So to summarize …

1) The story that the Nested Hierarchies (the one that we actually find in nature) are a prediction of ToE is a myth or worse, propagated by people like Douglas Theobald, probably a well-meaning, but misguided author.

2) Nested Hierarchies are more properly classifed as a retrodiction (see Popper) of the Theory of Special Creation, which is a scientific hypothesis derived from the Book of Genesis and other ancient literature.

6 Responses to “Nested Hierarchies: Failed Prediction of ToE”

  1. jukia says:

    More old tired out objections from Dave. If he knew of which he spoke it would be worth the effort to read. He doesn’t, its not.

  2. dhawkinsmo says:

    Very substantive post, Jukia. Thanks for the great mental effort you expended to come up with those two lines.

  3. jukia says:

    You are welcome. Your posts, in general, here and elsewhere, really seem to cry out for minimal effort responses. To spend any time on them would give you more credit than you deserve.

  4. evilutionists says:

    It should be brought to the attention of all readers of this creotard that, if you look at the following paragraphs and pages, you will find that Darwin was asking a rhetorical question, which he then answers. So just another quotemine from Dave, things never change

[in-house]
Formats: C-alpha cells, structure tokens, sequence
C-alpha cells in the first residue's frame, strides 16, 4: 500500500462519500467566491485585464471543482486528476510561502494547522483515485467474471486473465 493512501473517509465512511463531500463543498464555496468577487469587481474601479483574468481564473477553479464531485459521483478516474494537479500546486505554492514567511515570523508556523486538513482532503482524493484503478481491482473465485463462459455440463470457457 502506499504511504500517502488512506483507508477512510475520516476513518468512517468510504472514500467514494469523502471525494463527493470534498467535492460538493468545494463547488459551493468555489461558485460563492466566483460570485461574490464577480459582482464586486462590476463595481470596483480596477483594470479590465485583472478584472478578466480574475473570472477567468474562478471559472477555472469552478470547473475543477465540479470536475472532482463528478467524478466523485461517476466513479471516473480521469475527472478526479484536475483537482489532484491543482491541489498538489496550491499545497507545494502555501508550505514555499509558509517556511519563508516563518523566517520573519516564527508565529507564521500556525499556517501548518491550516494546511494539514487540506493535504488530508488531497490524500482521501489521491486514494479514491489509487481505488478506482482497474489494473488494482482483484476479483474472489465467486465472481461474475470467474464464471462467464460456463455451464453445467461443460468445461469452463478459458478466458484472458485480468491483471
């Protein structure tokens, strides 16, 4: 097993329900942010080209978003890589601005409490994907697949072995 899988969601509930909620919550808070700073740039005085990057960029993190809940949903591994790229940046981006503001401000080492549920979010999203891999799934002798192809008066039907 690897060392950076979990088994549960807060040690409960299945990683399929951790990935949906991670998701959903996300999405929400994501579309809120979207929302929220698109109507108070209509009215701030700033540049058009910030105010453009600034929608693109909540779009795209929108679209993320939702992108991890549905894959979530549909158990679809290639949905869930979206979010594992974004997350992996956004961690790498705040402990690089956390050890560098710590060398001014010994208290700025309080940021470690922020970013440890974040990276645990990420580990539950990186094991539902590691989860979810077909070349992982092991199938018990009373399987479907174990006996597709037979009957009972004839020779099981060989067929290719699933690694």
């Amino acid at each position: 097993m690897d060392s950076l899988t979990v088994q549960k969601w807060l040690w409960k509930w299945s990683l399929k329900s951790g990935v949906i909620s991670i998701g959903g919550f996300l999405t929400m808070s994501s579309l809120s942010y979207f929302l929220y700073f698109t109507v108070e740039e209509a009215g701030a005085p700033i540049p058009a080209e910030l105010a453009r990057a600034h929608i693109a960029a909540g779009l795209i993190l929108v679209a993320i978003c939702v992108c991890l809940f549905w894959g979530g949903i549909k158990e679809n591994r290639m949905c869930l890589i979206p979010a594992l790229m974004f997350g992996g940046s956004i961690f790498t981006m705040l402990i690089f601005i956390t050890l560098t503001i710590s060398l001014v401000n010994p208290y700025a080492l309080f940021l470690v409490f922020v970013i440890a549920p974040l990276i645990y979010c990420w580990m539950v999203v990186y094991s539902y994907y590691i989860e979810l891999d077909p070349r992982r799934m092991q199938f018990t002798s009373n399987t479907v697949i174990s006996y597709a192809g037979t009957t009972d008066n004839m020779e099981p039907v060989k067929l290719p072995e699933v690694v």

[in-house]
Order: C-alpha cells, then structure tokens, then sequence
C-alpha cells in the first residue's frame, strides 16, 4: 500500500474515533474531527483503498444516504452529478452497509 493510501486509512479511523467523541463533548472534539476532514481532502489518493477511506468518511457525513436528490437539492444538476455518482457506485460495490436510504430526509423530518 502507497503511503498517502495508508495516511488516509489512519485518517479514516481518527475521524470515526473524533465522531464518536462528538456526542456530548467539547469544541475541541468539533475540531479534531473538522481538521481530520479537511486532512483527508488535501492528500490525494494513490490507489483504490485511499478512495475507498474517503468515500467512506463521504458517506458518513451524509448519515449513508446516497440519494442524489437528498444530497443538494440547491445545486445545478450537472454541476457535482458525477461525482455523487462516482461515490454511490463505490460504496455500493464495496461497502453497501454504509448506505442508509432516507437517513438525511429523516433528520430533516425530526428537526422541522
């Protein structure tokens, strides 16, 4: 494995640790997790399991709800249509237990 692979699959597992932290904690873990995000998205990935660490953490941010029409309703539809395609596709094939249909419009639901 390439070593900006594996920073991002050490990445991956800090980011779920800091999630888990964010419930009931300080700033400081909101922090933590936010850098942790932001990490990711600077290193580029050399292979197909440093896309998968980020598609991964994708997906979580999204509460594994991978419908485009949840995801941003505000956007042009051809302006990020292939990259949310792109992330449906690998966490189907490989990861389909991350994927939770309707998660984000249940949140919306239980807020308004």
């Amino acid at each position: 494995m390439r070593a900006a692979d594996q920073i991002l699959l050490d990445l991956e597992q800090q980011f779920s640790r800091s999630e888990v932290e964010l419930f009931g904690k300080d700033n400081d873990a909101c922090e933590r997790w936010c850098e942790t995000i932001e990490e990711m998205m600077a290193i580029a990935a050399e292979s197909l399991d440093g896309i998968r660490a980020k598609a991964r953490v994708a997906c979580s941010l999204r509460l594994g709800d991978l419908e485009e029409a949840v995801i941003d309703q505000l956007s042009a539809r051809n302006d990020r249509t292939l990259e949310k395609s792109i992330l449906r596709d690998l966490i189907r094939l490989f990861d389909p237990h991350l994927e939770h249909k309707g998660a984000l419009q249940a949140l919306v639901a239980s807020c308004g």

5. lordkalvan says:

    Regrettably, evilutionists’ comment is right: you appear to have deliberately quoted Darwin’s words selectively to impart a meaning to his work that is not there. It is quite simply UNTRUE to argue from this quotemine that

    ‘….Darwin clearly thought that, according to his theory, all of nature should NOT be well-defined. Rather, we should see “innumerable transitional forms.”‘

    Darwin clearly did NOT think anything of the kind. Continue five short paragraphs further into the chapter you have so patently misused to represent Darwin’s views by taking his argument out of its context. There you will find Darwin stating quite unequivocally and clearly why the ‘thought’ that you impute to him is a blatantly false and thus misleading representation of his argument: